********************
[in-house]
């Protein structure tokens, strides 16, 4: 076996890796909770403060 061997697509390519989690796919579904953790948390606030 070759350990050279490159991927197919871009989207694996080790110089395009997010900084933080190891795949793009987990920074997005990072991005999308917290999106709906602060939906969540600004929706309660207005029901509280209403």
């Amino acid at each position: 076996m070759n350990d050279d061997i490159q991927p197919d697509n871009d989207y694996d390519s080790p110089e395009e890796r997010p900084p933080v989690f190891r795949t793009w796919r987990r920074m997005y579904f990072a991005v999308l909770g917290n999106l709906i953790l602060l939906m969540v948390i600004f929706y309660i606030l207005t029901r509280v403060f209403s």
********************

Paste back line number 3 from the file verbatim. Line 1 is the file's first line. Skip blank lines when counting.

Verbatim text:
């Amino acid at each position: 076996m070759n350990d050279d061997i490159q991927p197919d697509n871009d989207y694996d390519s080790p110089e395009e890796r997010p900084p933080v989690f190891r795949t793009w796919r987990r920074m997005y579904f990072a991005v999308l909770g917290n999106l709906i953790l602060l939906m969540v948390i600004f929706y309660i606030l207005t029901r509280v403060f209403s």